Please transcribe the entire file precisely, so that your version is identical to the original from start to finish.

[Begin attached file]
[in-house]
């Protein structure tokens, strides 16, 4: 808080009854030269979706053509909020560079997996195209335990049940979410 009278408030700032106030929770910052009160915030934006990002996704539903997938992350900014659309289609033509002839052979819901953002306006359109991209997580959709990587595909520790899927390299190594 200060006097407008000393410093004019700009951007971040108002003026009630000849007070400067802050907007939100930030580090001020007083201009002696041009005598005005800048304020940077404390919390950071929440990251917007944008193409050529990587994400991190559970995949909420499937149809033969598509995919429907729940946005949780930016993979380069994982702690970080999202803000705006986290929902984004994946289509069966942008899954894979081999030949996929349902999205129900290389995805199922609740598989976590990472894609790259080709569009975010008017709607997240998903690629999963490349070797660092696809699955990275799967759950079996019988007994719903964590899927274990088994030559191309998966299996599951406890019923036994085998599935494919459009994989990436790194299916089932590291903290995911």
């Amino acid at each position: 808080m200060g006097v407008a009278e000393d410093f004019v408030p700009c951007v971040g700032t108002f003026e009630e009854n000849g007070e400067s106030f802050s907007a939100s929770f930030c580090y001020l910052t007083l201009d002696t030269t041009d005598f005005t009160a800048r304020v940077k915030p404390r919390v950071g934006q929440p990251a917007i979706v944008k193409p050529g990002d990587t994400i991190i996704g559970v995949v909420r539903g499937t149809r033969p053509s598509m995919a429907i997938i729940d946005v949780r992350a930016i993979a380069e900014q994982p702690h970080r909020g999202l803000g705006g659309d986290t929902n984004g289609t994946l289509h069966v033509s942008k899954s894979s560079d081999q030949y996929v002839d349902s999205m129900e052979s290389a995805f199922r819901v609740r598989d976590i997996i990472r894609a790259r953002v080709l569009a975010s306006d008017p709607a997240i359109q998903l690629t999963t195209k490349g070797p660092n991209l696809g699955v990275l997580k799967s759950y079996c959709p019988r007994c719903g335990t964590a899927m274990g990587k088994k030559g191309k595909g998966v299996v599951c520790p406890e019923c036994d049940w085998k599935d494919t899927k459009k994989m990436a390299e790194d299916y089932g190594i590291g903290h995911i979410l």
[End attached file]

[in-house]
């Protein structure tokens, strides 16, 4: 808080009854030269979706053509909020560079997996195209335990049940979410 009278408030700032106030929770910052009160915030934006990002996704539903997938992350900014659309289609033509002839052979819901953002306006359109991209997580959709990587595909520790899927390299190594 200060006097407008000393410093004019700009951007971040108002003026009630000849007070400067802050907007939100930030580090001020007083201009002696041009005598005005800048304020940077404390919390950071929440990251917007944008193409050529990587994400991190559970995949909420499937149809033969598509995919429907729940946005949780930016993979380069994982702690970080999202803000705006986290929902984004994946289509069966942008899954894979081999030949996929349902999205129900290389995805199922609740598989976590990472894609790259080709569009975010008017709607997240998903690629999963490349070797660092696809699955990275799967759950079996019988007994719903964590899927274990088994030559191309998966299996599951406890019923036994085998599935494919459009994989990436790194299916089932590291903290995911």
């Amino acid at each position: 808080m200060g006097v407008a009278e000393d410093f004019v408030p700009c951007v971040g700032t108002f003026e009630e009854n000849g007070e400067s106030f802050s907007a939100s929770f930030c580090y001020l910052t007083l201009d002696t030269t041009d005598f005005t009160a800048r304020v940077k915030p404390r919390v950071g934006q929440p990251a917007i979706v944008k193409p050529g990002d990587t994400i991190i996704g559970v995949v909420r539903g499937t149809r033969p053509s598509m995919a429907i997938i729940d946005v949780r992350a930016i993979a380069e900014q994982p702690h970080r909020g999202l803000g705006g659309d986290t929902n984004g289609t994946l289509h069966v033509s942008k899954s894979s560079d081999q030949y996929v002839d349902s999205m129900e052979s290389a995805f199922r819901v609740r598989d976590i997996i990472r894609a790259r953002v080709l569009a975010s306006d008017p709607a997240i359109q998903l690629t999963t195209k490349g070797p660092n991209l696809g699955v990275l997580k799967s759950y079996c959709p019988r007994c719903g335990t964590a899927m274990g990587k088994k030559g191309k595909g998966v299996v599951c520790p406890e019923c036994d049940w085998k599935d494919t899927k459009k994989m990436a390299e790194d299916y089932g190594i590291g903290h995911i979410l």